Iowa Heritage Digital Collections
State Library of Iowa

1916 Yearbook

1916 Yearbook


1916 Yearbook


Linnenkamp (to station agent): What
is the fare to the fair?
S. A.: The same as to the homely.
Bissen: When I sing I get tears in my
eyes. What can I do for that?
Morrin: Stuff cotton in your ears.
Cranny: Are you going in for golf this
Coonan: No, I'm beyond that now.
This summer I am going to take up the
study of Greek, Roman and Egyptian profanity.
Chauncy: Me, lazy? No, Father; I'm
a member of the army of toil.
Father B.: I never see you working.
Chauncy: No, Father; I belong to the
Skinny Mc.—"My vaccinated arm has
swollen to twice its natural size."
Dick Lee—"Is that all. Well, then it
didn't take.'
Cranny—"Have you any smoking,
Gross—"No; but there is some Bull
Durham in my room."
Peiffer—"Give me a chew, Simon."
(Holtz hands him the plug.)
Peiffer—"Do you care where I bite it?"
Simon—"No difference to me."
Peiffer—"Well, then I'll bite it in
Helwig—"I thought you had charge of
the Humorous Department."
W. H.—"I have."
Helwig—"Then why don't you put Bill
Schmidt's picture in?"
Prefect Morrin—"Shut up Morgan, or
you will go out of here on a pair of roller
skates that can't say whoa."
McGinnis—"Wont you sit down Mike?"
McCune—No, I'll stand Pat."
Beecher—"What makes you so foolish,
J. Morrin—"I sleep under a crazy quilt."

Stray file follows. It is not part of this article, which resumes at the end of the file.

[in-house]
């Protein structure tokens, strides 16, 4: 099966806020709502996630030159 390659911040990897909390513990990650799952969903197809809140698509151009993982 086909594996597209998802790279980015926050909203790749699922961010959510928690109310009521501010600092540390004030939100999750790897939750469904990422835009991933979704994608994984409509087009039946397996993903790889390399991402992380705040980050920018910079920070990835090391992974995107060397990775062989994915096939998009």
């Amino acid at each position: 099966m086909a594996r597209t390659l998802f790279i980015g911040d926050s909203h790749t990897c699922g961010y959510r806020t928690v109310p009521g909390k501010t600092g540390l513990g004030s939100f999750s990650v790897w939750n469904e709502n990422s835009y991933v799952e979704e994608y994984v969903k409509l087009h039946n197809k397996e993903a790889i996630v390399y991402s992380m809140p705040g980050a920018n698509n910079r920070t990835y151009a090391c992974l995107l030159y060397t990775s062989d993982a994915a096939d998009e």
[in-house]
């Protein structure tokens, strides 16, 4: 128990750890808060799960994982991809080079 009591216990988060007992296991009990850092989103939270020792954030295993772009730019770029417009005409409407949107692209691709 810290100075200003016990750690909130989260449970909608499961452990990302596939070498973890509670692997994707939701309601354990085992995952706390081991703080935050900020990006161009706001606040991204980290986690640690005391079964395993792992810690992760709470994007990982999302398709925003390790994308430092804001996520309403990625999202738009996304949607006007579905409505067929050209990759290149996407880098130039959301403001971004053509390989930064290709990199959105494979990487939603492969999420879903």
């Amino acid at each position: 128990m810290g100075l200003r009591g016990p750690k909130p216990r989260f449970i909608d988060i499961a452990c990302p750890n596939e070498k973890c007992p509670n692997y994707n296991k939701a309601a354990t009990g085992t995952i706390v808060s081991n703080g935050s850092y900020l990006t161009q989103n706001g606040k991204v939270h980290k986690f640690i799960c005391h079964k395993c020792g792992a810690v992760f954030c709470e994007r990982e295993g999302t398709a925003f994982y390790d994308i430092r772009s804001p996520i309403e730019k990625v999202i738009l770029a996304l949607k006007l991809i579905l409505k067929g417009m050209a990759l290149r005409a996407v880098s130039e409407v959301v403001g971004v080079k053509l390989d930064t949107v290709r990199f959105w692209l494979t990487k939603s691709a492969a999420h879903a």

Troy—"Would you take me to be as
much as twenty-four years old?"
Ryan—"By no means; from your conversation, I would say you are about six."
Angry Boy (to malefactor) -
the biggest fool in school."
Prefect—"Be careful what
young man, I'm here."
you say
Holtz—"You find some very long sentences in Caesar; sometimes you have to
look three or four lines down for the verb."
Miller—Oh, yes; I once had to look clear
in the back of the book for the verb."
Ryan—"What is Troy's weight?"
Coonan—"You'll find it in my arithmetic."
Bill Schmidt—"Gee, look at these big
apples. It wouldn't take many of them to
make a dozen, would it?"
Prof.—"I see you've been fighting
Youth—"I was defending a good upright boy."
Prof.—"That's not so bad; who was the
Youth—"I was."
Fr. H.—"Go straight to your room."
Mallon—"I can't; I room around the
Goodall (writing home)—"How do you
spell 'financially'?"
Quinlan (also writing)—"F-i-n-a-n-c-i-
a-l-l-y, and there are two R's in embarrassed."
McGinnis—"What is the difference
tween a pig and a German?"
Murphy—"I don't know."
McGinnis—"You are the fifth fellow that
I have asked and nobody seems to know."
Prof.—"When you read a selection, it is
proper that you should button up your
coat, and not a man has done so today.
Please read, Mr. Holtz."
Holtz rises and reads, but he has no
button on his coat.
'How much
Linnenkamp (to salesman)-
are these collars?"
Salesman—"Two for a quarter."
Linnenkamp—"How much for one?"
Salesman—"Fifteen cents."
Linnenkamp—"Give me the other one.'
Tony (reading Fort M. paper)—"Here
is an account of an old man seventy-three
years old who was sent to the penitentiary
for the fifth time for burglary."
J. McDonald—"Oh, yes; old age steals
Pres. of Tennis Association—"So you
favor an absolutely honest administration
in tennis affairs, Mr. Lee?"
Dick—"Sure; that is, for a while. You
know you can't take money from the boys
all the time. You have to let up now and
then and let them have a chance to get
some more."
Rohret—"What's the trouble, Hubert;
you look ill?"
Thoman—"I am just getting over an
Rohret—"What was wrong?"
Thoman—"Oh, nothing much; but the
doctor took ten bones out of my hand."




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